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Pioneer School

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1915. Third and Eagle streets

The Pioneer School, the first school in Anchorage and the only remaining early public building, was constructed by the Alaska Engineering Commission in 1915. As an arm of the U.S. government, the AEC did not intend to get into the education business, but because Anchorage was not empowered to govern or tax itself, it was left to the AEC to provide a school as part of its mission to make the townsites appealing places to settle. The two-story, hip-roofed structure measures 58 feet by 30 feet and was designed to house ninety pupils in two classrooms per floor. The original entrance was in the middle of the long side, opening into a hall and stairway. The $5,000 contract was given to builders Parsons and Russell.

The burgeoning population of Anchorage rendered the school inadequate almost immediately. In addition, the school had no running water and did not meet the town's own standards for sanitation. By the fall of 1917, enrollment stood at two hundred, and a new school was built for $12,000.

The first school, which had originally stood on the School Reserve, the block bounded by Fifth and Sixth avenues and F and G streets, was moved across the street to the corner of Sixth Avenue and E Street. After installation of two new entrances—one at the end and the other a diagonal one in the opposite end—and new windows, it served as the social hall of the Pioneers of Alaska, Igloo 15, until 1964.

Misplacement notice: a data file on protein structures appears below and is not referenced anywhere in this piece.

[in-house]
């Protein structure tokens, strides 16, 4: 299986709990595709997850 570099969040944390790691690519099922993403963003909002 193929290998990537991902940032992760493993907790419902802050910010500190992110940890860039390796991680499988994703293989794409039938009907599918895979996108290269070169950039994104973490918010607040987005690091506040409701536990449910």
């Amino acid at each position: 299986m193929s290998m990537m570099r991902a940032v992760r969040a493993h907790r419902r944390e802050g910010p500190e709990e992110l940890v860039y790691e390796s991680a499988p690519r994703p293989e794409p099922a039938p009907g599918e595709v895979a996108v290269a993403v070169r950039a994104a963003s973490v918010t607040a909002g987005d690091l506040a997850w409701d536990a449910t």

After the 1964 earthquake, the school was moved to its present site in Crawford Park. Set on a steep slope, the building now has a basement level, visible at the rear. An additional stairway was constructed on the interior, and the walls, floors, and ceilings have new coverings. The original room arrangement—essentially three equal spaces per floor (hallway flanked by classrooms)—has long been lost. The building serves as a public meeting hall.

Writing Credits

Author: 
Alison K. Hoagland
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Citation

Alison K. Hoagland, "Pioneer School", [Anchorage, Alaska], SAH Archipedia, eds. Gabrielle Esperdy and Karen Kingsley, Charlottesville: UVaP, 2012—, http://sah-archipedia.org/buildings/AK-01-SC020.

Print Source

Buildings of Alaska, Alison K. Hoagland. New York: Oxford University Press, 1993, 93-94.

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